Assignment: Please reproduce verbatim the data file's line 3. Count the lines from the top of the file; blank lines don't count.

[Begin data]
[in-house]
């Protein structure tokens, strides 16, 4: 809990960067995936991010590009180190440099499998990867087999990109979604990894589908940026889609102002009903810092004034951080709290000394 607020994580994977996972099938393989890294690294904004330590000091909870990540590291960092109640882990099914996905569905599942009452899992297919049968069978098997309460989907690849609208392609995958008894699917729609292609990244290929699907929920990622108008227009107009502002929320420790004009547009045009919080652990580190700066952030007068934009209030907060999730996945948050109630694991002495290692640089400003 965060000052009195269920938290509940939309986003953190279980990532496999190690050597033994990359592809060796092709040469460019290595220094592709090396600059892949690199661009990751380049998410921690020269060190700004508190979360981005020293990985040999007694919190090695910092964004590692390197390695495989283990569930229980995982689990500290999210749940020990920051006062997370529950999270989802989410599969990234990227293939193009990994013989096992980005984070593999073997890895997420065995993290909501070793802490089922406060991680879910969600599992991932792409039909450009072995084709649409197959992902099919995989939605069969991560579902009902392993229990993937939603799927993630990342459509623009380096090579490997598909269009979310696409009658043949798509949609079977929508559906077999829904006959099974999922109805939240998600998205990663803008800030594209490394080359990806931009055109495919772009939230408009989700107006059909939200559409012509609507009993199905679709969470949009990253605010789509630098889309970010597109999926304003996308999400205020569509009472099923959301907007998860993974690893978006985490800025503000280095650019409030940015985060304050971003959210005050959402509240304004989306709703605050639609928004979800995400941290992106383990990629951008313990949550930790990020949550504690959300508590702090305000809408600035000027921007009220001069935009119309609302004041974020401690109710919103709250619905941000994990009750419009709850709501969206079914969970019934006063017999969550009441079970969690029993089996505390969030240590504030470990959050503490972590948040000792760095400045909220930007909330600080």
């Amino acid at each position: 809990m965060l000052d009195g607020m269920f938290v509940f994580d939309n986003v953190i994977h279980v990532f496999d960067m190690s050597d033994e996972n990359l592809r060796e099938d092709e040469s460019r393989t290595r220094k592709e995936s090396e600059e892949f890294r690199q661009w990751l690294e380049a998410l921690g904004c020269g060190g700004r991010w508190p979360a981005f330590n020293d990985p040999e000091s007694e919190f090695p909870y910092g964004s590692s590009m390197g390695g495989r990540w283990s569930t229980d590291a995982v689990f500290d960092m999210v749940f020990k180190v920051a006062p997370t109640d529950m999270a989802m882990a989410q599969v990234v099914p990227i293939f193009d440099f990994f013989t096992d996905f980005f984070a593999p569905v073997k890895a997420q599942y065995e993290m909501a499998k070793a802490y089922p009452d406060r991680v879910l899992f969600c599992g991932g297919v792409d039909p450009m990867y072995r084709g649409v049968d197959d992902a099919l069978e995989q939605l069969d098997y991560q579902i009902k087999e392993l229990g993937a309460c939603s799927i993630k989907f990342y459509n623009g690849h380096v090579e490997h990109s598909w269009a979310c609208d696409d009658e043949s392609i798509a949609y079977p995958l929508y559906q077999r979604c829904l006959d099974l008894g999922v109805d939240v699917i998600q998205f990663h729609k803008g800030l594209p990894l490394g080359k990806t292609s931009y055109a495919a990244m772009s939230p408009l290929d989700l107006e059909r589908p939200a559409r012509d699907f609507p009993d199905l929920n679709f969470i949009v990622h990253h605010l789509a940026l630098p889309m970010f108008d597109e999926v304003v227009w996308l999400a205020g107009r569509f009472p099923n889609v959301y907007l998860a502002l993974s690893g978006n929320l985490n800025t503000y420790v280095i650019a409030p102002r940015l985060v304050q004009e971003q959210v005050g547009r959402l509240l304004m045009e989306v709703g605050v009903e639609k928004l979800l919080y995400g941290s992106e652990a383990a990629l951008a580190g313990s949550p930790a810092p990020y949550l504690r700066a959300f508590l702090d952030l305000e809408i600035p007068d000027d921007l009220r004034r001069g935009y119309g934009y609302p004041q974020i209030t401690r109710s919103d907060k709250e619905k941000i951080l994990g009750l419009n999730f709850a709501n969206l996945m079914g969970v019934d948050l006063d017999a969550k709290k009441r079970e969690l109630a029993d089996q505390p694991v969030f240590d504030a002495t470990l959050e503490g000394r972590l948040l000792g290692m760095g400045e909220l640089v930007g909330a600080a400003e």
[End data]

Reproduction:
């Amino acid at each position: 809990m965060l000052d009195g607020m269920f938290v509940f994580d939309n986003v953190i994977h279980v990532f496999d960067m190690s050597d033994e996972n990359l592809r060796e099938d092709e040469s460019r393989t290595r220094k592709e995936s090396e600059e892949f890294r690199q661009w990751l690294e380049a998410l921690g904004c020269g060190g700004r991010w508190p979360a981005f330590n020293d990985p040999e000091s007694e919190f090695p909870y910092g964004s590692s590009m390197g390695g495989r990540w283990s569930t229980d590291a995982v689990f500290d960092m999210v749940f020990k180190v920051a006062p997370t109640d529950m999270a989802m882990a989410q599969v990234v099914p990227i293939f193009d440099f990994f013989t096992d996905f980005f984070a593999p569905v073997k890895a997420q599942y065995e993290m909501a499998k070793a802490y089922p009452d406060r991680v879910l899992f969600c599992g991932g297919v792409d039909p450009m990867y072995r084709g649409v049968d197959d992902a099919l069978e995989q939605l069969d098997y991560q579902i009902k087999e392993l229990g993937a309460c939603s799927i993630k989907f990342y459509n623009g690849h380096v090579e490997h990109s598909w269009a979310c609208d696409d009658e043949s392609i798509a949609y079977p995958l929508y559906q077999r979604c829904l006959d099974l008894g999922v109805d939240v699917i998600q998205f990663h729609k803008g800030l594209p990894l490394g080359k990806t292609s931009y055109a495919a990244m772009s939230p408009l290929d989700l107006e059909r589908p939200a559409r012509d699907f609507p009993d199905l929920n679709f969470i949009v990622h990253h605010l789509a940026l630098p889309m970010f108008d597109e999926v304003v227009w996308l999400a205020g107009r569509f009472p099923n889609v959301y907007l998860a502002l993974s690893g978006n929320l985490n800025t503000y420790v280095i650019a409030p102002r940015l985060v304050q004009e971003q959210v005050g547009r959402l509240l304004m045009e989306v709703g605050v009903e639609k928004l979800l919080y995400g941290s992106e652990a383990a990629l951008a580190g313990s949550p930790a810092p990020y949550l504690r700066a959300f508590l702090d952030l305000e809408i600035p007068d000027d921007l009220r004034r001069g935009y119309g934009y609302p004041q974020i209030t401690r109710s919103d907060k709250e619905k941000i951080l994990g009750l419009n999730f709850a709501n969206l996945m079914g969970v019934d948050l006063d017999a969550k709290k009441r079970e969690l109630a029993d089996q505390p694991v969030f240590d504030a002495t470990l959050e503490g000394r972590l948040l000792g290692m760095g400045e909220l640089v930007g909330a600080a400003e």